The mnemonic examples he gives are by far the best I’ve ever seen. I can even remember some of those treacherous, spaghetti-noodle-esque mathematical processes he was outlining because of how well he demonstrated his approach.

Plus, he’s a professional teacher and deeply passionate about sharing how he combined his memorization needs in his specialty area of math with the Magnetic Memory Method.

To sweeten the deal (if you’re into sweetener), there’s even a way to get this special training on location-based memory strategies with world-renowned polyglot Luca Lampariello’s 8 hour course How to Master Any Language On Your Own.

Math, language learning, memory skills designed for students who want to annihilate rote-learning from their lives …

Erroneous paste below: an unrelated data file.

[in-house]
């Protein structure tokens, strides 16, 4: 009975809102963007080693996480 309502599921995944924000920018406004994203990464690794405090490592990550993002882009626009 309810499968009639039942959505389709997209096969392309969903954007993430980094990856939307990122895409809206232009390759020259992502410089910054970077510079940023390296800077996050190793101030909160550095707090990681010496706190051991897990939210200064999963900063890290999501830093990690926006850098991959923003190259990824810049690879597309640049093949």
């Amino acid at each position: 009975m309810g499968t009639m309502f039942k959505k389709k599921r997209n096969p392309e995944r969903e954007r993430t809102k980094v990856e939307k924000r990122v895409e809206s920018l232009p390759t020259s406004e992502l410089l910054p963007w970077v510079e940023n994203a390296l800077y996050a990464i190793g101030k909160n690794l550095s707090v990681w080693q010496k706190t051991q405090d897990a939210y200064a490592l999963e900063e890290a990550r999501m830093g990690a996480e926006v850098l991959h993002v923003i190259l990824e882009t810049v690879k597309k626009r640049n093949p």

Golden opportunity, dear Memorizers. You might even call it Magnetic.

Anyhow, let me leave you with a word of advice:

Looking at mnemonic examples like the ones on the page I just gave you can make you feel all cute and fuzzy inside, but nothing happens until you step up, enter a Memory Palace and start playing around with the principles of associative-imagery.

Reading all the mnemonic examples in the world will never do that for you.

Not in a million years.

Only you can do it.

And you can do it.

And as you explore, I remain Magnetically yours to help as much as I can by answering your questions.


Until next time, help someone else learn about Memory Palaces. Teaching a skill is one of the best ways to learn a skill and helping people improve their memory is one of the best ways we can make the world a better place. The more we remember, the more we can remember. And the more we learn, the more we can learn.

About the Author

Anthony Metivier is the founder of the Magnetic Memory Method, a systematic, 21st Century approach to memorizing foreign language vocabulary, dreams, names, music, poetry and much more in ways that are easy, elegant, effective and fun.